8 Delanie Walker at DEN - The Broncos are a decent matchup, having allowed a 23-206-1 line to enemy tight ends thus far. However, Denver has been really fortunate, facing the likes of Lance Kendricks (0-0), James O’Shaughnessy (1-18-1), Jimmy Graham (0-0), and Adam Shaheen (3-24). The only real threat they’ve seen was Darren Waller, who posted a healthy 7-70 line against them way back in Week 1. Walker has only seen 5 targets in total over the last two weeks, but last week was a rough matchup against Buffalo and the week prior was when Marcus Mariota slung three first half touchdown passes and the Titans rolled over Atlanta 24-10—setting a season-high with 34 team rushing attempts while running out the clock. I’m not ready to give up on Walker just yet. He is tied for the team lead with 26 targets, and still leads Tennessee with four red zone looks. Add in that wideout Corey Davis should be erased by Chris Harris Jr., leaving Walker, Adam Humphries, and A.J. Brown as the most viable candidates to produce...I’ll side with Walker for one more week.

9 Jared Cook @ JAC - He posted a 4-41-1 line against the Bucs last week, who are a cheeeeeese matchup for tight ends. The Jags are a bit tougher than Tampa, having allowed 19 fewer receptions, 200 less yards, and two fewer scores than the Bucs. But working in Cook’s favor is a lack of wide receiving options in New Orleans. After Michael Thomas, Ted Ginn’s 34-year-old deep threat prowess is the second-most used wideout (10.71% target share). It’s Thomas (32.74%), Alvin Kamara (19.64%), and then Cook (15.48%) in the passing game. Cook has seen exactly 7 targets in three of his five games so far. That’s not a bad floor for a guy who is still integrating into the offense.

10 Jimmy Graham vs. DET - Graham only saw three balls go his way in Week 5, a week that was supposed to be a guaranteed day of volume. Alas, Aaron Jones went full beast mode on the Cowboys, so flinging the ball all over the yard wasn’t imperative. The Lions have been stingy to enemy tight ends, allowing a 16-221-0 line so far. It’s a better matchup than the next guy gets, though...

11 Gerald Everett vs. SF - This is a brutal matchup for tight ends, as no big guy has amassed more than 32 yards against them—and only one touchdown has been allowed (to the ghost of Tyler Eifert). In fact, the Niners have only allowed 87 yards receiving to tight ends over four games, which is the lowest mark in the NFL. This is a stifling matchup for Everett, so maybe you can buy in on him after a “letdown” in Week 6. Just know that he’ll see this same Niners defense again in Week 16, which is when most championship matchups will be held.

12 T.J. Hockenson @ GB - The Packers are a rough matchup, as only Ertz (7-65) and Goedert (2-16-1) did anything of note against them. Green Bay gives up the 6th fewest points to tight ends. Still, Hockenson’s 15.22% target share ranks third behind Kenny Golladay (26.09%) and Marvin Jones (18.12%). I like Hockenson a little bit better if Danny Amendola (13.77%) doesn’t play. Amendola has some things in his favor, coming off of a bye and playing in a Monday night game. So Hock’s ranking is probably staying right where it is.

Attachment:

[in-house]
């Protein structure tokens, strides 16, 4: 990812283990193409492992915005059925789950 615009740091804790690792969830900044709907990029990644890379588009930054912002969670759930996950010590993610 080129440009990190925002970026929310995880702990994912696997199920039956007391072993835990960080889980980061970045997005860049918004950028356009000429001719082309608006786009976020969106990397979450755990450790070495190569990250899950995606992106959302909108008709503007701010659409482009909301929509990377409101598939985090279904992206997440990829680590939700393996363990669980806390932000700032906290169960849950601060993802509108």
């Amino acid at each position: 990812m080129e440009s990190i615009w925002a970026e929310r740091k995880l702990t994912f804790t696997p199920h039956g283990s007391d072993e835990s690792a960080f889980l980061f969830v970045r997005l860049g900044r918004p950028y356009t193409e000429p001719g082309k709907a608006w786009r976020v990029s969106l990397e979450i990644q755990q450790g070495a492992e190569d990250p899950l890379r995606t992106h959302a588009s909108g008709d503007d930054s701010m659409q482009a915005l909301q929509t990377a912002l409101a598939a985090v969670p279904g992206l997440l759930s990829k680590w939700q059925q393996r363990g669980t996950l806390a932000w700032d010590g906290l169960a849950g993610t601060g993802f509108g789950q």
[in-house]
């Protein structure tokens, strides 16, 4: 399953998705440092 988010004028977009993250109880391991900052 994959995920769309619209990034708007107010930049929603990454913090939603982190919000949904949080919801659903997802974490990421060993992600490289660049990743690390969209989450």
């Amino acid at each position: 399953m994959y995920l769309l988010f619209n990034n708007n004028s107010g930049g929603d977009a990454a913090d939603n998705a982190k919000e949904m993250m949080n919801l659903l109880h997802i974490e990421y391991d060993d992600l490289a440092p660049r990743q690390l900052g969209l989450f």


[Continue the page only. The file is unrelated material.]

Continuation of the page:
13 Vance McDonald @ LAC - The Chargers were carved up on the ground by Phillip Lindsay (15-114-1) in Week 5, and Royce Freeman (13-61) also produced. I’d assume the Steelers try to roll with a similar game plan and use a heavy dose of James Conner. Conner played 80% of snaps in Week 5, and I imagine that number goes up with Jaylen Samuels sidelined. Point is, it’s tough to get excited about McDonald, especially with Mason Rudolph at the helm.

14 Vernon Davis @ MIA - There’s not much else, I promise. At least he has some upside against this defense, if he plays. Davis was back at practice on Wednesday, so there’s a chance he can be out of concussion protocol ahead of the weekend. If not, Jeremy Sprinkle would take his place but would not be in consideration.

15 Noah Fant vs. TEN - The kid has moves, and in general this is a solid defense. However, it’s possible that Courtland Sutton and Emmanuel Sanders receive more of the attention, and the Titans actually allow the 4th most fantasy points to tight ends. David Njoku (4-37-1), Eric Ebron (3-25-1), James O’Shaughnessy (2-18-1), and Lee Smith (1-8-1) have all found the end zone against the Titans. And Austin Hooper shredded them for 9-130 in Week 4. At least Fant has some moves...

16 Dallas Goedert @ MIN - He’s a low-floor, mid-range ceiling option. But that’s what we are reduced to at this juncture. He hasn’t seen more than three targets in a game, but the Vikings were porous against Austin Hooper (9-77) and Darren Waller (13-134). There are worse darts than the guy on a quality offense.

17 O.J. Howard vs. CAR - He’s an afterthought for Tampa right now. You’re only starting Chris Godwin and Mike Evans. If you’re starting Howard anywhere, you messed up. The Panthers have allowed the 5th fewest fantasy points to enemy tight ends, and they shut out Howard in Week 2.

18 Jason Witten @ NYJ - The Jets defense is getting healthier, and they were already good against tight ends. Witten is a low volume red zone threat at this stage, and he’s never been a guy we relied on for touchdowns, anyway. Add in that Michael Gallup is back, and I’m totally out on Witten right now.

19 Jordan Akins @ KC - We expect a shootout between the Texans and Chiefs, and the Texans are probably still without Kenny Stills. Sure, Keke Coutee (3-72) stepped up a week ago, but if this game turns into a smorgasbord of fantasy goodness there’s at least a chance that Akins falls into relevance. Akins is third on the team with a 10.24% target share, besting Kenny Stills (9.04%) and Keke Coutee (7.23%). He’s even ahead of the formerly buzzy Duke Johnson (7.83%), who has become a non-factor. Lastly, for some reason the Texans have gone to tight ends in the red area more than you’d think this year, as both Akins and Darren Fells each have four red zone looks—tied for second on the team behind Will Fuller (5). DeAndre Hopkins (2) better not become a decoy the way of Julio Jones...

20 Mike Gesicki vs. WAS - Look, there are worse darts to take, okay? You’d rather have Preston Williams or DeVante Parker, but if you need a desperate heave into the end zone, Gesicki is your guy. Just be advised—in two of his four games he has only seen ONE target. So the floor here is spectacularly low.

If you’re rolling past this point, I pity you. Maybe just taking a dart on athleticism (Irv Smith Jr.) or a scoring chance (Cameron Brate). Hayden Hurst would become really interesting if we got more negative reports on Mark Andrews—and honestly he’s a worthwhile dart at this point given Jackson’s affinity for the tight end. You could consider Darren Fells for a scoring chance or consider Geoff Swaim if you want a starter, now that James O’Shaughnessy is out. No, you can’t talk me into Kyle Rudolph or Tyler Eifert...don’t even try. The best matchup remaining belongs to Ricky Seals-Jones, who gets the Seahawks. I could make a case for RSJ over any of the guys on the second half of my consider him if you’d like.

Who did I miss? Who are you desperate enough to play at tight end this week, now that Chris Herndon IV has abandoned you?